I took a physics class in college and several of the classes covered
"light". Several years before getting my first decent
camera, a Canon TX, followed by an AE-1, A-1, EOS 659, EOS 630 and
finally the leap to digital, I knew all about hows and whys on the
filtering of light and exposure.
I sort'a feel sorry for those that never had manual focus or manual
I agree. My first decent camera was a fully manual Yashika TL-Electro
X. If you wanted to double expose a frame in that camera, you had to
actually (try to...) rewind the film after cocking the aperture for the
second shot. But - that was an early '70's camera and lacked any of the
modern conveniences. You had to learn about taking pictures to get
anything more than snapshot quality out of it. That's why we read books
by people like Ansel Adams...
The Canon TX, AE-1, and IIRC A-1 had a button on the bottom of the
camera to release the advance lever so that it would not advance the
film and that release allowed the crank to rewind the film into the
The advance lever also set the shutter for the next shot. Double,
triple exposure etc was simple.
Today I use Fugi brand cameras with non removable lenses. I really
really miss the fast lenses, fast compared to today's standards. DOF
really comes into it's own when you have the aperture wide open and your
are shooting closer to you vs. focused closer to infinity.
I am however considering going back to a Canon DSLR, probably one of
the Rebels. I still have my old EOS 630 and IIRC my old lenses will
work on the new EOS DSLR's.
I resemble this!
I have (still) an A-1, Built like a tank, made with RTL (resistor
transistor logic), precursor to TTL (transistor-transistor logic).
I "upgraded" to a digital Rebel with the same idea of using my old
lenses as a bonus, that doesn't work. If I recall correctly, the old
mounts have some doo-wah-jabber that interferes.
I have been buying lenses for my Rebel that are for full frame sensors
so I can still use them when I upgrade to a more professional body.
Yes - I sure did. Started at it when I was stationed in Okinawa, and
spend many hours in a blacked out bathroom. It was fascinating turning
out some really cool pictures - generally somewhat tweaked. Used to
have a supply of paper free from a buddy that worked in the photo lab,
so I got to play and experiment to my heart's desire.
Ditto. Many/most have no idea what they are doing or how to do it again.
I messed with cameras for more than 50 years, from sub-niniature to 11 x 14.
When I retired, I kept three...a Canon A-1 with a few lenses and two
Rolleiflexes. The Rolleis aren't very versatile but they were far and away
my favorites although they got little use after the early 60s.
Now, I use a Fuji "bridge" camera, spend an inordinate amount of time trying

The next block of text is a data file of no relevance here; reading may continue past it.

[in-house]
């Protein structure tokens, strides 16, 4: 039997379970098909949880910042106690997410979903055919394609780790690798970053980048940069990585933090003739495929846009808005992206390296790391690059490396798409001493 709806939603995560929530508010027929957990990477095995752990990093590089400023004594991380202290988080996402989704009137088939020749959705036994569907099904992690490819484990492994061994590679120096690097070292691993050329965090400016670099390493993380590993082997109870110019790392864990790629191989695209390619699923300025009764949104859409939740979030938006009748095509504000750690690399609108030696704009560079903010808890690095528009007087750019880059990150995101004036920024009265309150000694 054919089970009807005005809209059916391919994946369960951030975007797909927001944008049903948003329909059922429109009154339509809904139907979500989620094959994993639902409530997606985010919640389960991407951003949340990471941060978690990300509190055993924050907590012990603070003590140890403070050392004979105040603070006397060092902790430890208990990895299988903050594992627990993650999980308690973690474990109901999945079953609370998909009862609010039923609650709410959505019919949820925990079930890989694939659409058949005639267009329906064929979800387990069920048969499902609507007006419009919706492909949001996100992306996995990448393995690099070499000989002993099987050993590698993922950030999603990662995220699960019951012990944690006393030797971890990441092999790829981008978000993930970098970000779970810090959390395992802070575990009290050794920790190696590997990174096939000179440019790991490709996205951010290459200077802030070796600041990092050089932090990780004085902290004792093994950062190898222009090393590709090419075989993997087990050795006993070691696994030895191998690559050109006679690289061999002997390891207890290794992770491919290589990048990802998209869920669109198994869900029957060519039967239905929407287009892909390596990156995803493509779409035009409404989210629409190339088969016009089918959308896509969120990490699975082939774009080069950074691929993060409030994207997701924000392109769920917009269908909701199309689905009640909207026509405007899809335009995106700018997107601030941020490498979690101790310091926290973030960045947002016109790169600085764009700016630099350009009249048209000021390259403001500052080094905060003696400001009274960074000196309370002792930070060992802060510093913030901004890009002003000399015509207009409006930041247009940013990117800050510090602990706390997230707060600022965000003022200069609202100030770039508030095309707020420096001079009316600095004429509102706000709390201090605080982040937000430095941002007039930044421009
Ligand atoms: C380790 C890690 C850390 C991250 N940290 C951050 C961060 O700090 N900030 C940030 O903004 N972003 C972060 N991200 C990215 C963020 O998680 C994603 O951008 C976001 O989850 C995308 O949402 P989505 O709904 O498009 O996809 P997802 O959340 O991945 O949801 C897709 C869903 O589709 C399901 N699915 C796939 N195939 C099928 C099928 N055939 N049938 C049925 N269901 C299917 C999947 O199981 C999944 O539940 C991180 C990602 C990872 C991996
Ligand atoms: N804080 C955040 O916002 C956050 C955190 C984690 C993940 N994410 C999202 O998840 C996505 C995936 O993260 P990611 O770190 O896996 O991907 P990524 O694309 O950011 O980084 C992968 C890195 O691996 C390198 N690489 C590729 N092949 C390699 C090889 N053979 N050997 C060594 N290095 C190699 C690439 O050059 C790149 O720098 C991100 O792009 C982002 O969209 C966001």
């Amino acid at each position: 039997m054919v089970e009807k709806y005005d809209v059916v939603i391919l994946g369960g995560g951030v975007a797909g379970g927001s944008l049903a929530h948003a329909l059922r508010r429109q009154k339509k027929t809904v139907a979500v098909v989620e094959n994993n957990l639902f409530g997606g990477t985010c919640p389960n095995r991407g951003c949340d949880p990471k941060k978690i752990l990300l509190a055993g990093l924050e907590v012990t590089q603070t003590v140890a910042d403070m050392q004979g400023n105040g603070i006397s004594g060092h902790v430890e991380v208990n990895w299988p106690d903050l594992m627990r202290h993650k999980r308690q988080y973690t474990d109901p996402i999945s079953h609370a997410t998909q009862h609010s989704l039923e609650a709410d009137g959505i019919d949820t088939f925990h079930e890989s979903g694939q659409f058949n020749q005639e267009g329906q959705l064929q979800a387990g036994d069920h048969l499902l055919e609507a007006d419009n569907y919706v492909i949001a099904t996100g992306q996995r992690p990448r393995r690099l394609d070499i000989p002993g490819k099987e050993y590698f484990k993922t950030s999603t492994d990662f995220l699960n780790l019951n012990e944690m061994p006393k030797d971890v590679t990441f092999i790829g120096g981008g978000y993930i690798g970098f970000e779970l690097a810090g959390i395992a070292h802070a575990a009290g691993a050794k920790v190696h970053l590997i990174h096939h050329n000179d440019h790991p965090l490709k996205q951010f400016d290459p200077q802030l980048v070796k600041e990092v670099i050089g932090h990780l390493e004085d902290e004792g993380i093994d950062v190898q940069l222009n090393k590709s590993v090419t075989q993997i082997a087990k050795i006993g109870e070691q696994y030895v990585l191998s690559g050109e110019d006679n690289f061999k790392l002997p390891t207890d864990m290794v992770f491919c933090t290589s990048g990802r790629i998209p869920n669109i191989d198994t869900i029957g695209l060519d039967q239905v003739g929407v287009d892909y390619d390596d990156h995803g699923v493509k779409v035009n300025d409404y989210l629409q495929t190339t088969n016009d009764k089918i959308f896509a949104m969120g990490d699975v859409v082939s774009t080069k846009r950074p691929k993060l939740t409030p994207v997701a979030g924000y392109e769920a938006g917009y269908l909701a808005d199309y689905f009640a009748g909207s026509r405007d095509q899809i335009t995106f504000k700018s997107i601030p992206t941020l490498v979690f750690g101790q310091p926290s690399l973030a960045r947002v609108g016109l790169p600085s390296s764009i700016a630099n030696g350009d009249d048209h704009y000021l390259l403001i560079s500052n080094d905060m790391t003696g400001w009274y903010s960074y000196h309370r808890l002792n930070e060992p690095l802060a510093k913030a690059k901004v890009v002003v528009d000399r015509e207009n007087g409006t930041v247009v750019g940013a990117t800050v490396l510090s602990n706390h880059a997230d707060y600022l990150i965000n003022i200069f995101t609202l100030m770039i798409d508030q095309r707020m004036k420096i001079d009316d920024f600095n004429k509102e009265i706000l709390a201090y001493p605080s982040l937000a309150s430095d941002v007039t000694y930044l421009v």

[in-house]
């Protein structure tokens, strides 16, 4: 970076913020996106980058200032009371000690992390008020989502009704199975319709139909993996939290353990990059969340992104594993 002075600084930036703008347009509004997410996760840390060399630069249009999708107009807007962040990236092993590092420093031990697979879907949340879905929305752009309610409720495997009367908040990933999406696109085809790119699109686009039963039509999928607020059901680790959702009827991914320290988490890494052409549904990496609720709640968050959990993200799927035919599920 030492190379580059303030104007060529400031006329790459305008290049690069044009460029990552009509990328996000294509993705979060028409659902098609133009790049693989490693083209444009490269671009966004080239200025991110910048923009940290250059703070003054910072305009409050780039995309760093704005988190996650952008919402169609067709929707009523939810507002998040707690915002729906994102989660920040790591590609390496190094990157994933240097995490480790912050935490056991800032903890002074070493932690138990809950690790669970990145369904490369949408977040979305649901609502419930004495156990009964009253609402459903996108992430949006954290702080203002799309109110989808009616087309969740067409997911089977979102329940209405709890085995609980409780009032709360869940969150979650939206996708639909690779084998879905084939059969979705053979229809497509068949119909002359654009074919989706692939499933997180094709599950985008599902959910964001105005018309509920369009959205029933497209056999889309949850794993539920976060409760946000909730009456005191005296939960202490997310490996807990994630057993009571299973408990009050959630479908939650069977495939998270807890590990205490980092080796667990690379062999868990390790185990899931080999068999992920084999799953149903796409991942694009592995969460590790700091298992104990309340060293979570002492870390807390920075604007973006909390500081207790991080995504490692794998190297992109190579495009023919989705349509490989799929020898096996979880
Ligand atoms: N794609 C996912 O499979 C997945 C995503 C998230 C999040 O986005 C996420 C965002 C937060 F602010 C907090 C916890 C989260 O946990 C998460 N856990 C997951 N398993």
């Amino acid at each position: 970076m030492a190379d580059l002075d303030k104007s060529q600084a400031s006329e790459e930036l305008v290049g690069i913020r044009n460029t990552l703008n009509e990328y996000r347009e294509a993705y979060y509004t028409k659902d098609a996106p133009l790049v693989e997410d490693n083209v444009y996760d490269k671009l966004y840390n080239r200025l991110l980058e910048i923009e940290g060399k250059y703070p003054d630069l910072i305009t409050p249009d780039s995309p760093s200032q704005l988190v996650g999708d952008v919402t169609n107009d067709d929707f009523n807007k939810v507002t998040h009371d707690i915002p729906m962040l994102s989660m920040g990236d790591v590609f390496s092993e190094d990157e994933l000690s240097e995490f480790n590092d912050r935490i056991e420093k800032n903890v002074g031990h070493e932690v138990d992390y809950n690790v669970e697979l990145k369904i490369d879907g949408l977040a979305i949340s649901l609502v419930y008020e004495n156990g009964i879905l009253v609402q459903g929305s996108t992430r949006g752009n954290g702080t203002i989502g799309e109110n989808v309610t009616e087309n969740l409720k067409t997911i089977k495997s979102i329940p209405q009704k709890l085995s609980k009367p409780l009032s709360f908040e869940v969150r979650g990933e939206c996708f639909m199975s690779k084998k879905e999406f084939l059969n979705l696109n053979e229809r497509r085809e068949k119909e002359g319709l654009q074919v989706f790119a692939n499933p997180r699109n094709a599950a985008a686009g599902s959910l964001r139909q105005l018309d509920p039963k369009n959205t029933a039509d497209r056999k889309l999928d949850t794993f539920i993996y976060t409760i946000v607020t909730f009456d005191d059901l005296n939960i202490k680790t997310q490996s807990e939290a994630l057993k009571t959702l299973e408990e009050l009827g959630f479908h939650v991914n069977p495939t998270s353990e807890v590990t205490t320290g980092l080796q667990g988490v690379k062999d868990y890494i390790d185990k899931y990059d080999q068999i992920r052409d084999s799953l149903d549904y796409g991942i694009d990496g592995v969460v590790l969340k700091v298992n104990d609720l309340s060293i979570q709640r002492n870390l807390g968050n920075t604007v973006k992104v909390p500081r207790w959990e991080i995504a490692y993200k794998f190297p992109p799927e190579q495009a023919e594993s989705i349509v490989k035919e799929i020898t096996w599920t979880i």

to remember how to access what I want in the menus. Easier in the old
days...SAFE (shutter, aperture focus, expose),
Lens goes, 35mm equivalent, 28-400mm optically and will double that
digitally. I don't digitally zoom for any other reason than to see
something closer, never for actual printing. ;~)
Unfortunately its fastest F-Stop is 2.8, not really slow but I had 1.8
years ago and that was significantly faster. and that might explain why
most digital cameras don't go below 100 on film speed. I remember when
ASA 160 was HOT! LOL I mostly used 64 or 120 and occasionally 25.
And you are right about the menu's. I can never remember how to view a
picture and zoom or crop it and save on the camera.
I had a Canon FTb when I was in college. I put around 20-36exp rolls
of Tri-X and perhaps 10 x 20exp rolls of infrared B&W though it a
week. After I graduated, some moron swiped it (and everything else of
value in our apartment). I replaced it with a AE-1 that I absolutely
hated. Too automatic and too difficult to use manually (no match
needle but that was only the obvious loss).
In later years I bought a bunch of very nice black-body FTbs and
lenses that cost more than my annual salary, at the time. Of course I
generally use my cell phone as a camera now. ;-)
Red Oak has more tannin and decays faster. Large pore and such.
It has reddish color and 'bleads' if cut when sap is running.
I just had a dozen logs sawed in the back yard. I had a massive 35" to
30" log that yielded a stack of 4x4's.
It was funny watching sometimes - he used a medium size tractor trying
to pick up 22' log like that and it was to heavy. It drove the tractor
into the ground with the weight. It was cut to 11 feet and he could
just make it.
Not sure on what he was trying to say.
Red is red when dripping sap. White like winter wood or dried.
I'd look at leaves and bark and cells to call an oak an oak. They morph
easily between each other.
On 1/13/2016 4:33 PM, Electric Comet wrote:
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